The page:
And then there's Becky Robinson, president of Alley Cat Allies, who says the bird crowd is motivated by an irrational hatred of cats: "It’s like speciesism, racism, whatever other-ism." She responded to that study earlier this year on the number of small animals killed by cats in North America like this:
This study is part of a continuing propaganda campaign to vilify cats . . . a veiled promotion by bird advocates to ramp up the mass killing of outdoor cats.
I am most puzzled by the people who refuse to admit that cats actually kill birds:
My best friend is a CAT. How dare you suggest that CATS are killers.
But then people can be highly irrational about those they love.

Orsolya Haarberg, Scotch Pines on the Island of Sula, Norway

Another masterpiece by my favorite new photographer. From National Geographic.

A Real Christian Conservative

Ohio governor John Kasich, once a Gingrich revolution firebrand in Congress, has gotten religion. He has found a way to bypass the state legislature and take up Obama's Medicare expansion without their approval, and he has been talking a lot about Christian compassion and saying things like this:
I’m concerned about the fact there seems to be a war on the poor. That if you’re poor, somehow you’re shiftless and lazy. You know what? The very people who complain ought to ask their grandparents if they worked at the W.P.A.
The thing that bothers me the most about the Tea Party and their ilk is their equation of money and virtue. They seem to believe that if you are rich, that is because of your virtues, so to take that money away with taxation amounts to punishing virtue; and if you are poor, that is because of your vices, so programs that help poor people amount to rewarding vice. I think this is wrong, and more to the point it is unchristian. I don't see how anyone can spend every Sunday morning thinking about Christ's message and come away thinking that poor people are no good.

Monday, October 28, 2013

Today's Fact about North Korea

Gone with the Wind -- the novel, that is -- is hugely popular there. Tim Sullivan:
This nation revels in the 77-year-old novel, finding echoes of itself in the tale of civil war and the ruthless, beautiful woman who vowed never to go hungry again. More than one million North Koreans are estimated to have died or gone missing in the Korean War, and hundreds of thousands more died in a 1990s famine that tore deep into the country. The government, for reasons never made clear, had the book translated in the mid-1990s, when North Korea was struggling to survive without Soviet aid and the mass starvation was under way.

In a country with few entertainment choices that have escaped the propaganda bureaucrats, the novel gripped the capital. Today it’s hard to find an adult in Pyongyang who hasn’t read it. A guide at the Grand People’s Study House, a musty Pyongyang monolith, sees the book as proof that American women are poorly treated. A Kaesong bureaucrat, a haughty man with a fading blue-striped tie, sees the book as a Marxist morality tale. A woman with a troubled marriage tells me she discovered strength in Scarlett O’Hara’s cold-blooded tenacity. The book is entertainment and solace and inspiration. It’s a window into America. It’s a celebration of a people who, like the North Koreans, are fiercely proud of fighting the Yankees.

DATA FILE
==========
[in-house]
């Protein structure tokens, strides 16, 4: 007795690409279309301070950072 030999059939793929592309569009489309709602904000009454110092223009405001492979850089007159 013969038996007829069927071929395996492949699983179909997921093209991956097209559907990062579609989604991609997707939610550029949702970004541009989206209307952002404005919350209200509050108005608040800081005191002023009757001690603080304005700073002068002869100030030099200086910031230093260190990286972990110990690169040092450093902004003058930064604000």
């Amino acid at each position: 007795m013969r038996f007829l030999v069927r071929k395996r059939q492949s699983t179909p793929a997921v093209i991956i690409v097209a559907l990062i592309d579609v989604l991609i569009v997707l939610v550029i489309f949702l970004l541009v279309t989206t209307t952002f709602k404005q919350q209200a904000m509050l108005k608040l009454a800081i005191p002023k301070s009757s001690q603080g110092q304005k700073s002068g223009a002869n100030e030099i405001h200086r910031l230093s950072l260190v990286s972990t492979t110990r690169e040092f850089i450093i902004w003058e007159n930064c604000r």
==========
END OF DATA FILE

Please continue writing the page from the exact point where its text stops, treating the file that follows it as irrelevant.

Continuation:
Alison Elizabeth Taylor

Alison Elizabeth Taylor was born in 1978 in Alabama, grew up mainly in Las Vegas, and now lives in New York. Her first art works to make a splash were marquetry, that is, pictures made from elaborate, layered inlays of different sorts of wood. Mostly she worked with cheap paneling. Above, Era of Argus, 2007.

A panel from an installation titled Room, 2009, which surrounded the viewer with a recreated desert cabin.

Those early marquetry works don't have any special impact on me, but her new exhibit at the James Cohan Gallery includes works I find a lot more interesting. She is still using layered paneling, but as part of compositions that seem much richer to me. Kelso, 2013.

The Optimist's Ennui, 2013.

The Transparent Eye, 2013. Here only the tree is formed of layered wood, and the rest of the scene is painted.

Laocoön, 2013.

Detail of the above, showing the layered wood veneers. A gimmick, I suppose, but a rather clever one, and not one I mind.

Metal Detecting in the Great Valley

Spent the day in Maryland's Great Valley with my crew, metal detecting on Federal property around the edges of a Civil War battlefield.

It was a glorious day.

Yes, professional archaeologists use metal detectors; the only difference between what we do and what relic hunters do is that we make a precise record of where we found every artifact, in this case with a high-end GPS unit. Above, an ordinary dropped (not fired) Federal bullet. Dropped bullets show you where soldiers were standing while they tried to load their weapons, and fired bullets show you where people were aiming.

Piece of iron case or cannister shot, from an artillery shell.

North Carolina button, something of a mystery since so far as I know no North Carolina troops fought here.

Sunday, October 27, 2013


Instead of one hard frost this week, we had borderline frosts three nights in a row, which had the same effect in a longer time frame. The annuals are all done, and there isn't much left to do in the garden but clean up the dead plants and wait for spring.

Halloween Cookie Decorating

We only have a few Halloween cookie cutters, so we had to improvise. Christmas angels became demons, and tin soldiers became zombies.